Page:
It’s time to wind down the current war funding. Exceptional costs and new crises can be handled through requests for emergency funding, as was the case before the global war on terror. Congress needs to push DOD to return long-term costs to the base budget. The following key steps are necessary.
Keep OCO funds tied to the costs of war
The persistence of an ongoing spigot of money has decimated any pretense of fiscal discipline at the Pentagon. Unclear budget guidance and poor financial management have allowed DOD to shift substantial ongoing costs from the base budget into the OCO accounts and has obscured how much the wars in Iraq and Afghanistan actually cost. DOD has announced that it will release guidance on how to “migrate” activities funded in OCO to the base budget this fall, as part of the process of developing the FY 2016 budget request. This guidance must be robust, and DOD must move activities not directly related to the conflict in Afghanistan back to the base budget as quickly and thoroughly as possible. Congress must push DOD to make sure that permanent costs are not funded through OCO. Enduring costs—such as funding for the U.S. Central Command, or CENTCOM; the Navy’s forward presence mission; surveillance capabilities; and routine levels of operations, including ongoing Special Forces operations—should be funded in the base budget.
Stop using OCO funds as a ‘safety valve’ for the base defense budget
The BCA ‘sequester’ caps that limit the base budget have further incentivized the services to shift funds from the base budget to the OCO budget, in effect sidestepping the BCA caps on the base budget and enabling substantially larger defense spending. While the 2009 Office of Management and Budget, or OMB, guidance does limit what items can be in OCO, there is considerable wiggle room, and the Pentagon has been able to use the OCO funds as a means to postpone or mitigate tougher choices about what to fund in the base budget. This stance, like the Pentagon’s projection of an additional $115 billion in defense spending above the BCA caps through FY 2019, illustrates that the Pentagon is still operating as though the near-record-high funding levels that characterized the decade after 9/11 will return.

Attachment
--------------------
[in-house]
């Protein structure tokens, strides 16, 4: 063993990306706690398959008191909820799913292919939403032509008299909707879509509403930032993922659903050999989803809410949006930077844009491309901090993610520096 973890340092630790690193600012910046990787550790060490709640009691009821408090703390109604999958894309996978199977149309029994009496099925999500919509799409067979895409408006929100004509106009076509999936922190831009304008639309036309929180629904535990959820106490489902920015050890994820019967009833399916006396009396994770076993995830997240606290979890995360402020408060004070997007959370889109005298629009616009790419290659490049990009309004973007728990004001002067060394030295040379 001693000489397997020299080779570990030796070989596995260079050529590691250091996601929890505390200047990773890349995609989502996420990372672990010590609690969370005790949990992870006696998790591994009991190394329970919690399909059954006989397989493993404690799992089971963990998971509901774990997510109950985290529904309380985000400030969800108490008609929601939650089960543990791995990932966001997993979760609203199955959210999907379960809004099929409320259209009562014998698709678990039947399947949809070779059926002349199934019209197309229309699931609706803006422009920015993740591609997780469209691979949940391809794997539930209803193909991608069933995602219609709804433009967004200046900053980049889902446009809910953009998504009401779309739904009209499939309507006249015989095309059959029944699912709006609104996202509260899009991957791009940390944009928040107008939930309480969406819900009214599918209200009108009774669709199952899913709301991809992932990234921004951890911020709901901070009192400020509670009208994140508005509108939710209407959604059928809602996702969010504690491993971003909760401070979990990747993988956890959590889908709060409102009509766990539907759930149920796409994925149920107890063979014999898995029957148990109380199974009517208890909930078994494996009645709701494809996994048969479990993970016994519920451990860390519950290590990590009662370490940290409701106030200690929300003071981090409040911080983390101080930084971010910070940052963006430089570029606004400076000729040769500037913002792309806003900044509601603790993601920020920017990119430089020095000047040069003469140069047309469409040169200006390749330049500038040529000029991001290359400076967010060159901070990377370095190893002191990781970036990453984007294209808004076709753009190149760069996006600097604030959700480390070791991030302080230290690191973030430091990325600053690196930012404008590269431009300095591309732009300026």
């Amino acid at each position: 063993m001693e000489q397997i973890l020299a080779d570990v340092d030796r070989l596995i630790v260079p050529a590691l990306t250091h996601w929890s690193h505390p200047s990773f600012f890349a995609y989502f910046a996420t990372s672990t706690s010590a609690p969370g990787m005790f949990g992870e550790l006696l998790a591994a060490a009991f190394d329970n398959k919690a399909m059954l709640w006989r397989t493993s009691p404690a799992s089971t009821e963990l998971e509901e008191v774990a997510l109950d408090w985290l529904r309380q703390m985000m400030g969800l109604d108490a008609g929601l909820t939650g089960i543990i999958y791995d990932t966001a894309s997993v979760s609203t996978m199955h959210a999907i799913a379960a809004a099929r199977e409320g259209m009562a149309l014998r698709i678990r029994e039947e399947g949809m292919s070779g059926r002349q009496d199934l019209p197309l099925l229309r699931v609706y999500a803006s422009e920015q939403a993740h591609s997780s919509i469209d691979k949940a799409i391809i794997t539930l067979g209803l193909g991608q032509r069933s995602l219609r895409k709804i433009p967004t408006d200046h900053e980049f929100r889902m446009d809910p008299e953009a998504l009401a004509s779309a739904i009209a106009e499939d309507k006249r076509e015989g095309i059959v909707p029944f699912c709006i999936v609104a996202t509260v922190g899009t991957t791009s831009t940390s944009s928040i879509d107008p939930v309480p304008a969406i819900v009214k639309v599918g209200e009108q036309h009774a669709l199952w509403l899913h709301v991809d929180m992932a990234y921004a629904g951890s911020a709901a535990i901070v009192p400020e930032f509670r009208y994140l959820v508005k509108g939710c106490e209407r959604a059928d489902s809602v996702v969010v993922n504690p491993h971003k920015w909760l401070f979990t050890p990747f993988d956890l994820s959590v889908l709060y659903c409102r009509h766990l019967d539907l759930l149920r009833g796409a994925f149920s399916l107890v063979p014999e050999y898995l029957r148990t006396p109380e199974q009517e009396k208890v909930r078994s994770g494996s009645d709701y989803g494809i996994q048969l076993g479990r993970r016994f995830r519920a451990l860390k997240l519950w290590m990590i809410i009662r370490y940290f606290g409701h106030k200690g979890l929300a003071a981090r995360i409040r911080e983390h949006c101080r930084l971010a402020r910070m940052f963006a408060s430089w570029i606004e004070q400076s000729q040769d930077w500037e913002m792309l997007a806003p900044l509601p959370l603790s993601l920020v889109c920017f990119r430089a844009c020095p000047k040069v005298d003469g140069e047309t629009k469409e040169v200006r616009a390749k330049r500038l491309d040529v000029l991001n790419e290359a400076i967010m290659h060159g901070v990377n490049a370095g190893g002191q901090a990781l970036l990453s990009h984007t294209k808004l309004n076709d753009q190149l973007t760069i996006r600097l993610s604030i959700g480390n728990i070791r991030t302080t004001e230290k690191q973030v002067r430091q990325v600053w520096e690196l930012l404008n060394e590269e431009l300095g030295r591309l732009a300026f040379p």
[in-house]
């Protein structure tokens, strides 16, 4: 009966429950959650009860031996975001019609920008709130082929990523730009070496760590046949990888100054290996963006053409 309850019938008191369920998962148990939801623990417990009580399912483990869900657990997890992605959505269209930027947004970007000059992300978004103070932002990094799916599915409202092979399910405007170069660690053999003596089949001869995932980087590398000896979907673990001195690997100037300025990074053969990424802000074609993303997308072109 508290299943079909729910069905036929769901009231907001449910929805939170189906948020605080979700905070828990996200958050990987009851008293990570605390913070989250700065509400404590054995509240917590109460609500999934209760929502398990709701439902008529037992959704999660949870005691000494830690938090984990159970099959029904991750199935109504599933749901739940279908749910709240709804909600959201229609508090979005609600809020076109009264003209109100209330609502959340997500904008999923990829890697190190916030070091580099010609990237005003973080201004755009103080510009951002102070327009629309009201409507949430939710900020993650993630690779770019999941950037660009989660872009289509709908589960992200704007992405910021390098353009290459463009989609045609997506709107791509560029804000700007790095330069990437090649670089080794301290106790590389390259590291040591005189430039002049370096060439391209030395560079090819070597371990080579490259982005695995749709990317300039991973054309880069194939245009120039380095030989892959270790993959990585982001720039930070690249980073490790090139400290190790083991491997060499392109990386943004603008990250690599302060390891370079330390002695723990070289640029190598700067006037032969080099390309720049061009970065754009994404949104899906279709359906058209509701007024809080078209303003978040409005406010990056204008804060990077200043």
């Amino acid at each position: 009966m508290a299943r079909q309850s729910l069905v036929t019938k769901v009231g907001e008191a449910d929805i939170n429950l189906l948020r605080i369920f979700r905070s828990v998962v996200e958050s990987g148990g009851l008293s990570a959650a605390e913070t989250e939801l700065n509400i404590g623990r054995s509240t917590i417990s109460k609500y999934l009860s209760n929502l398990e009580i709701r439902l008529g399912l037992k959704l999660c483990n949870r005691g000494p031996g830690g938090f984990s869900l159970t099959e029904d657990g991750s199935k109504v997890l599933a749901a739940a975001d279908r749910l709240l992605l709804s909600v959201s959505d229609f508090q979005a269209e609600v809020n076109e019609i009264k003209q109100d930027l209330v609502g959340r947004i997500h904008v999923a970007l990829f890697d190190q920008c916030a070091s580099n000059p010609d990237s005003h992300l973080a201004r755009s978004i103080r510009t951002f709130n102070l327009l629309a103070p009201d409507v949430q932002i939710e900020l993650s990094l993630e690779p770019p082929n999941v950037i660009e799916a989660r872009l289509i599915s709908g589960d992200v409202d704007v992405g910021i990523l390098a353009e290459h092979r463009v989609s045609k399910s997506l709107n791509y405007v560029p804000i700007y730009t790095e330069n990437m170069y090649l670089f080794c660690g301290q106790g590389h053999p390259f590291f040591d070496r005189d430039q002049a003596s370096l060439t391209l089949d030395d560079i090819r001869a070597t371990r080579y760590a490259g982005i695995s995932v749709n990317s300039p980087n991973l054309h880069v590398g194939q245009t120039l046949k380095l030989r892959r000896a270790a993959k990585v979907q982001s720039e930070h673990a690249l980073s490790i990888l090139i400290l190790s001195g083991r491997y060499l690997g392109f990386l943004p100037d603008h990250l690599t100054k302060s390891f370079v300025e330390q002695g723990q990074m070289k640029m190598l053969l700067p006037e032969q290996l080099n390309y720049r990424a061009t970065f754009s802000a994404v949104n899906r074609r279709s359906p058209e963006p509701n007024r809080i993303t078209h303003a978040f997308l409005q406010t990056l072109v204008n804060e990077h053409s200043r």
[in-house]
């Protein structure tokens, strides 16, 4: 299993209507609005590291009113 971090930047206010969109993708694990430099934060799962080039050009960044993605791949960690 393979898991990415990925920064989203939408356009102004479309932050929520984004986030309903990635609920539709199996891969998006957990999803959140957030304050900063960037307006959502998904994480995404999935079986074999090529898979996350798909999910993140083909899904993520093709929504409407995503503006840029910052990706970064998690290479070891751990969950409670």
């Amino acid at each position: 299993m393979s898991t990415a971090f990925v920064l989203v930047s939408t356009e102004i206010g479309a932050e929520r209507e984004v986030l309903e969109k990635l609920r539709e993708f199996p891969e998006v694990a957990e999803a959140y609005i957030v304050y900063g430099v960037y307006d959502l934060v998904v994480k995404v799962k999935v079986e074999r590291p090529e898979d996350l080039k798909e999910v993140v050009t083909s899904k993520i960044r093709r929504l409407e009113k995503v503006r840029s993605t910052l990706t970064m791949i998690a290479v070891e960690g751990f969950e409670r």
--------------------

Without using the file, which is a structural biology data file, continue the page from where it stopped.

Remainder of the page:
Maintaining enduring costs in the OCO budget makes it much harder to wind down this unprecedented funding structure and normalize the defense budget in the future. According to the U.S. Government Accountability Office, or GAO, Pentagon officials have stated that “the constrained fiscal environment created by sequestration and DOD’s subsequent base-budget cuts have contributed to the department’s reluctance to transition OCO costs to DOD’s base budget.” In essence, DOD is using the continued availability of OCO funding to avoid making more difficult choices about resourcing in the base budget and to sidestep the BCA caps. The Pentagon has argued that OCO funds will be an “enduring requirement” for years after the end of the war in Afghanistan and will likely continue to avoid the tough choices. Army General John Campbell, former Army vice chief of staff and current commander of the International Security Assistance Force in Afghanistan, called OCO funding “crack cocaine” because “when you get on it, you don’t want to get off it.”
Do not make OCO a permanent emergency fund
OCO funding risks becoming a permanent emergency fund. In FY 2013 and FY 2014, there have been substantial amounts of money left over in the OCO accounts. The use of remaining FY 2014 OCO appropriations to pay for the costs of the U.S. campaign against ISIS—as much as $1.1 billion between June 16 and October 6—rather than requesting specific emergency supplemental appropriations, uses OCO as a default emergency fund.